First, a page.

Gil Mildar
As the song says, a Latin American with no money in his pocket.

Confronting the shadows of our responsibility

At the crossroads of unfolding human tragedies, the intricacies of politics and power reveal themselves in their most stark rawness. Before we even reckon with the bitter toll of war — our youth returning in coffins or bearing the psychological scars of conflict — we are met with the undeniable truth that such outcomes might have been averted.
This war, borne from human oversight and shortcomings, isn’t some inevitable twist of fate but a result of choices taken and chances missed. For over half a century, the Palestinians have endured a regime which, at its very core, challenges the tenets of justice and fairness. Israel, in its growth, has staked claims to territories, built settlements, and enclosed Gaza, often contravening the democratic and humanitarian principles that ought to steer its course.
The heart of Israeli society throbs with a collective conscience, prompting essential questions about our role in this tableau. To whom have we given the reins of power? Why have we let our politics be swayed by the most extreme voices, those lacking the innate ability to empathize not just with our own, but with the broader scope of humanity? There exists a messianic religious sect whose fervent ideologies have guided us towards this chasm.
Hamas, bearing its unmistakable hallmark of terror, commands the lives of millions, treating them as mere pieces in a savage political chess game. Their very presence stands as a glaring testament to our collective failure to nurture conditions for peaceful coexistence. Yet, it’s paramount that Israel refrains from stooping to similar depths of inhumanity and brutality, for we are, at our essence, a people driven by principles and values that place human dignity at the forefront.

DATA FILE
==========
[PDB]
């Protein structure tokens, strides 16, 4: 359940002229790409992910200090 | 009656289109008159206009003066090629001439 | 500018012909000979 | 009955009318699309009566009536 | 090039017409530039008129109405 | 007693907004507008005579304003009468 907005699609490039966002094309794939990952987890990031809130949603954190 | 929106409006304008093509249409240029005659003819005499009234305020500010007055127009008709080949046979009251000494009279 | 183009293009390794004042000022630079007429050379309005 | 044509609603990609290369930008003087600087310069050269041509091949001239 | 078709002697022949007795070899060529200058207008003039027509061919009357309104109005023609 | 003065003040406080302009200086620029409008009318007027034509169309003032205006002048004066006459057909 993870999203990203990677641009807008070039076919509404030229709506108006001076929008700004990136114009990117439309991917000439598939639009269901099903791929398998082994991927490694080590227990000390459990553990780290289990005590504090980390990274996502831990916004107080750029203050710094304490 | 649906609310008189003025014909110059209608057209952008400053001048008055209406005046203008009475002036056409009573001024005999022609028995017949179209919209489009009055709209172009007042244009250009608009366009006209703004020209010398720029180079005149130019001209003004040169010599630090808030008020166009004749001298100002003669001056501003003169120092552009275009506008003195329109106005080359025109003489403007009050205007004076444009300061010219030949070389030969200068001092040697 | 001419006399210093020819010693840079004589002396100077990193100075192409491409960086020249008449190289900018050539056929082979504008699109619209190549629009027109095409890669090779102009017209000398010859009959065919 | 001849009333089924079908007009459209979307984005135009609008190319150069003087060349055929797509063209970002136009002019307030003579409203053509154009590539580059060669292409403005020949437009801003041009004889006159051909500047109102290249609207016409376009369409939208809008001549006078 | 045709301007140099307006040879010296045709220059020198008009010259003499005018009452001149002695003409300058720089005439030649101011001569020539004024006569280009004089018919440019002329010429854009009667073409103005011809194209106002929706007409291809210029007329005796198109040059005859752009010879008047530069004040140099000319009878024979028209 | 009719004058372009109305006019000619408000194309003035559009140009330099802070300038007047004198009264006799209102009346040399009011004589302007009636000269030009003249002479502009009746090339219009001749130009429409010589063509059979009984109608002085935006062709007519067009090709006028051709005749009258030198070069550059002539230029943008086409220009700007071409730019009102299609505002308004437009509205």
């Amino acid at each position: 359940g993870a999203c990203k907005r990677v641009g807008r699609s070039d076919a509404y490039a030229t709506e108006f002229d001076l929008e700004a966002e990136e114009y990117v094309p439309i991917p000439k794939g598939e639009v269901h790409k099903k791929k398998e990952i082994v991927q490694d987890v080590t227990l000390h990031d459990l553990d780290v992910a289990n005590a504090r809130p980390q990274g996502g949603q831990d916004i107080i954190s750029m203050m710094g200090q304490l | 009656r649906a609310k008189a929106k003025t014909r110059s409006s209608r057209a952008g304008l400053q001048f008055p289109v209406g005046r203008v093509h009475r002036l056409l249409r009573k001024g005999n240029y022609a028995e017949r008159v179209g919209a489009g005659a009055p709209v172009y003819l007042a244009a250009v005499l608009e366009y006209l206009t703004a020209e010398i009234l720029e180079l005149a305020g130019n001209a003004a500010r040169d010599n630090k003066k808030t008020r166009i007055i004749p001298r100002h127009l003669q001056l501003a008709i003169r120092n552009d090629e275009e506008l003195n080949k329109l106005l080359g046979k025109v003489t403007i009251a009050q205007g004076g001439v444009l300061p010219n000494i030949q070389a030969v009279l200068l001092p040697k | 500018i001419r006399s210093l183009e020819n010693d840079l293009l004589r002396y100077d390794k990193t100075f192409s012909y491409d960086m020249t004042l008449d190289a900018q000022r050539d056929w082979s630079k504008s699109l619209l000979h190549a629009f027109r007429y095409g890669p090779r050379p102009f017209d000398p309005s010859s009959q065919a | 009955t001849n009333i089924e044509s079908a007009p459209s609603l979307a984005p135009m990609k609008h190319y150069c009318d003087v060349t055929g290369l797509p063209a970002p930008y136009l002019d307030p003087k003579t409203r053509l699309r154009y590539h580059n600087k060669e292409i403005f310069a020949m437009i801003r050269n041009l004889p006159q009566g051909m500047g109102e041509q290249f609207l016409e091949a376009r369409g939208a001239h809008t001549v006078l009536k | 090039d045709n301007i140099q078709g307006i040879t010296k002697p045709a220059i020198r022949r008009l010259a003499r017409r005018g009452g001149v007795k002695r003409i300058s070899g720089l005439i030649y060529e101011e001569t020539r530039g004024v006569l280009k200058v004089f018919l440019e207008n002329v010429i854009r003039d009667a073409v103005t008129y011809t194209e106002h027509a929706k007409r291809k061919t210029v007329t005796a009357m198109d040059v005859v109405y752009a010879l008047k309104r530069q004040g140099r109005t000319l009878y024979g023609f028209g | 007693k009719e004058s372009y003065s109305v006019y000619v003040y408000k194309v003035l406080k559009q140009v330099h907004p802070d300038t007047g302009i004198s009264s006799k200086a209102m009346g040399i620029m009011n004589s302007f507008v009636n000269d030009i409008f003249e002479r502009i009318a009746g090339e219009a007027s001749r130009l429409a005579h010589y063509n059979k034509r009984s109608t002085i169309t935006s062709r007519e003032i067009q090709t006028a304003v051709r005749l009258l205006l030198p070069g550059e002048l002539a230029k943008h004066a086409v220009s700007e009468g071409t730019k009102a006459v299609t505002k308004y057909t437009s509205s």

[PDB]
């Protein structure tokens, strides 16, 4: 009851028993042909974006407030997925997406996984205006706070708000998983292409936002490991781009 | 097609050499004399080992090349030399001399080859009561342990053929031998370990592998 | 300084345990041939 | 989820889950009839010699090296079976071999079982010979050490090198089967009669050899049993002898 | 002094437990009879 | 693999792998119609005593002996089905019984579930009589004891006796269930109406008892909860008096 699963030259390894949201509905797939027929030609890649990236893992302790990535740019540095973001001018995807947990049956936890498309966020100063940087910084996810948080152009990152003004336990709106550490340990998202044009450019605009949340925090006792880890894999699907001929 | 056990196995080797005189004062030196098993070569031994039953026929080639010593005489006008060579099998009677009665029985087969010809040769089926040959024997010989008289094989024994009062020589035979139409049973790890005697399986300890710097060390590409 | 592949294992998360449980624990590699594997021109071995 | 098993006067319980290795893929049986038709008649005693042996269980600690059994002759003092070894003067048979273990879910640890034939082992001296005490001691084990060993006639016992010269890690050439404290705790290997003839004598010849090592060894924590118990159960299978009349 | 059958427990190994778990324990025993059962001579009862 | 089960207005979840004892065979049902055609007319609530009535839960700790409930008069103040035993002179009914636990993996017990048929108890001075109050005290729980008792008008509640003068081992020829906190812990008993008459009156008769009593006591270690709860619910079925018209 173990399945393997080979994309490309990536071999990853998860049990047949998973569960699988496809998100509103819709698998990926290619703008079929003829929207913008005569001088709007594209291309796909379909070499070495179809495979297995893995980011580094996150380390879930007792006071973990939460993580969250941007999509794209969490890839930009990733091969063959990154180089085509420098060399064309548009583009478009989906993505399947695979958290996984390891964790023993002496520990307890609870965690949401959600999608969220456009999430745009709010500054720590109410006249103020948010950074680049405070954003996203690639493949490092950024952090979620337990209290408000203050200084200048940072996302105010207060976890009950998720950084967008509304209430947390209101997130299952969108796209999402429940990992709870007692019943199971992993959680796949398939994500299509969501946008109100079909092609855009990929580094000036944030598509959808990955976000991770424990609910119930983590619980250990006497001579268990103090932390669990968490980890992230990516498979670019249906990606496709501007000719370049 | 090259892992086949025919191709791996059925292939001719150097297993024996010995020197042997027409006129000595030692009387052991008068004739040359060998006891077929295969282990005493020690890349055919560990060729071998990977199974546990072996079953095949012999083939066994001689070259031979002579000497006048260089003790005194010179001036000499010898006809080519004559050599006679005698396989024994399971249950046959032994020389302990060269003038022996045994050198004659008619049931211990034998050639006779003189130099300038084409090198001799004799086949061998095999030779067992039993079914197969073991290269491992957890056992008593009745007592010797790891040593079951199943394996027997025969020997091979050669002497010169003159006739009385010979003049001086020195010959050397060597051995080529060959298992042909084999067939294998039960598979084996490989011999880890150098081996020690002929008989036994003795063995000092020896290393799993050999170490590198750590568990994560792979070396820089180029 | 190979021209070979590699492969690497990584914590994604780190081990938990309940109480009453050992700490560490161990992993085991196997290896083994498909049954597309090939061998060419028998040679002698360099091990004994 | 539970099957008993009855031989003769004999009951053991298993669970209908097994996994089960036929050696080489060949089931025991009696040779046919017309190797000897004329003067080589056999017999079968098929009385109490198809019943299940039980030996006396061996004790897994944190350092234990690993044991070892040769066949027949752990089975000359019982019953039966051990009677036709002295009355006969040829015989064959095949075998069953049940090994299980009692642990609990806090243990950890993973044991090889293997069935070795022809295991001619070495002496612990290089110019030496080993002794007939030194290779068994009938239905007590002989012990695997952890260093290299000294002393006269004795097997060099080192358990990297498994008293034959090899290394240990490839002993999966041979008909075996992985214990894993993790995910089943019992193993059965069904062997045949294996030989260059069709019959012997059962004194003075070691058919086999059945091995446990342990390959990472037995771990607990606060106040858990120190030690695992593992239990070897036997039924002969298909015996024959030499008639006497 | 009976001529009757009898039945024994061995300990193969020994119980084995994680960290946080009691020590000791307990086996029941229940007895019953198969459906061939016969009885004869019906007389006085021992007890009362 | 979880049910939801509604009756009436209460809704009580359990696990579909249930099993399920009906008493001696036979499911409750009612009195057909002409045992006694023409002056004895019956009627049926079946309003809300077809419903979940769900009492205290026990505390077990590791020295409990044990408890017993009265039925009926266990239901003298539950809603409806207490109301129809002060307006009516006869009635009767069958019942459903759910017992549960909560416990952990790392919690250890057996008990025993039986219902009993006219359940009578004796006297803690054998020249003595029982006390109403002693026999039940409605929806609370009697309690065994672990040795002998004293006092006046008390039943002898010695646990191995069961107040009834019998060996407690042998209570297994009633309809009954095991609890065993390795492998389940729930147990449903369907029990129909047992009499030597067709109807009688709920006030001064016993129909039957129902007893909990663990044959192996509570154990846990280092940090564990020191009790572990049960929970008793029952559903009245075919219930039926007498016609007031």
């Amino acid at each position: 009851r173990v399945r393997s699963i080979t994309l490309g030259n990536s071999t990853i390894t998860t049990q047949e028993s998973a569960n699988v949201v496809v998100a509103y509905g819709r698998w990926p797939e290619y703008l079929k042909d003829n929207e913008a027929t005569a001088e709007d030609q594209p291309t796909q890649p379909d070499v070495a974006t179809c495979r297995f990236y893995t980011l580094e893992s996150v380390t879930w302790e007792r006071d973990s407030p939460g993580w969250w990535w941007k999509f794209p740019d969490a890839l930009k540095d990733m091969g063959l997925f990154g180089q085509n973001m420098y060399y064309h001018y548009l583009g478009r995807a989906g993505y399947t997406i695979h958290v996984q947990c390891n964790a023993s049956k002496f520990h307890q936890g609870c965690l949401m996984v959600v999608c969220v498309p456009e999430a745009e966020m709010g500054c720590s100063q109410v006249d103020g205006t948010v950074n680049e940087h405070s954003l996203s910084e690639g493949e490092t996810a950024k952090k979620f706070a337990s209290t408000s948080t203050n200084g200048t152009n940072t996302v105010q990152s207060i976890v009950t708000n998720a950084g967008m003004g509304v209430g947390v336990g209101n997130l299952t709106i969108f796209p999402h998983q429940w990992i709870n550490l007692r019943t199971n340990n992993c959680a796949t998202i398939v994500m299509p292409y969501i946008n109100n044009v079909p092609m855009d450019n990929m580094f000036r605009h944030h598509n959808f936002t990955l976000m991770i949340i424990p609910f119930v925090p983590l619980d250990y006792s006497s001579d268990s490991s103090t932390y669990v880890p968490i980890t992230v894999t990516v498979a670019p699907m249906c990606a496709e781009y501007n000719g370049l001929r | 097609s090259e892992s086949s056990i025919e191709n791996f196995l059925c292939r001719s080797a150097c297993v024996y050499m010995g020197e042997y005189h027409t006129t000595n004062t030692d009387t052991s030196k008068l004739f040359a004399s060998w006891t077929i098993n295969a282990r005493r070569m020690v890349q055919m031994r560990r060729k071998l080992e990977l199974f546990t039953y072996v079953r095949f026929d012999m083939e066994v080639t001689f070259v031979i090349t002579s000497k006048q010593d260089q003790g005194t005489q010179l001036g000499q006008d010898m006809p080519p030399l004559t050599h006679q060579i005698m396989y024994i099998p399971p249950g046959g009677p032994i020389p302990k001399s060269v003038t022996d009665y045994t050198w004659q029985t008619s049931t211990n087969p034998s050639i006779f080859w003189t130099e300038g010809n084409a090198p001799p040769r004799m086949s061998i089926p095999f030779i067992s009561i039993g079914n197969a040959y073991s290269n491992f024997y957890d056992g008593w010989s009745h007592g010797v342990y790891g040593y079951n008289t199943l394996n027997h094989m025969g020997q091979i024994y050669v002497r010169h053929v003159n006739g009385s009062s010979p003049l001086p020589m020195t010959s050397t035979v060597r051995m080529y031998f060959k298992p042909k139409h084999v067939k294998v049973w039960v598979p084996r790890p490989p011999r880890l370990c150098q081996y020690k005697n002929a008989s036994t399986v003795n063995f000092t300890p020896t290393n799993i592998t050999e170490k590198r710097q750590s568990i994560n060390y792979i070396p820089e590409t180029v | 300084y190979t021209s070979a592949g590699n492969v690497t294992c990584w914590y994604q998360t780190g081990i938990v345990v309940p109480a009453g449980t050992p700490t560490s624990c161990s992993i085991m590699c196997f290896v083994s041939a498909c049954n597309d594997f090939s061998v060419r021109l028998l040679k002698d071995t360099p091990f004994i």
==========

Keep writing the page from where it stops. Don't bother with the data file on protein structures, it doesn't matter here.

As much as the Israeli military endeavors with integrity, aiming to spare innocent lives, the true battle lies in the heart of Israeli society in the wake of a ceasefire. Figures like Benjamin Netanyahu, Smotrich, Ben Gvir, and others who’ve acted on behalf of personal agendas and extremist views must be brought to account. Israel is deserving of leadership that pursues peace, coexistence, and genuine democracy.
In the words of Hannah Arendt, a philosopher who deeply probed the origins and dangers of totalitarian power, the true measure of a society isn’t found solely in its achievements but in its ability for self-reflection and self-correction. Arendt argued that when confronting the banality of evil, societies must introspect on the structures and behaviors that let such malevolence thrive. Reflecting on our choices and pathways compels us to shoulder an inherent responsibility: to acknowledge, but also to rectify past wrongs and injustices. In her keen analysis on totalitarianism, Arendt cautions of the ease with which horrors can arise when we neglect to challenge authority and when indifference and apathy prevail. To progress and ensure future generations inherit a fairer, more equal world, it’s vital we maintain vigilant, critical oversight. The lessons of history, through Arendt’s lens, are unmistakably clear, and it falls upon us, as a society, to have both the courage and wisdom to interpret and act upon them.
About the Author
Gil Mildar is a 60-year-old Brazilian who made Aliyah a few years ago. He holds a Law degree from the Universidade do Vale do Rio dos Sinos in Brazil and a postgraduate degree in Marketing from the Universidad de Belgrano in Argentina. Over the years, he has had the opportunity to work in Brazil, Argentina, South Africa, and now Israel. For the past 30 years, his focus has been on marketing projects in Latin America.
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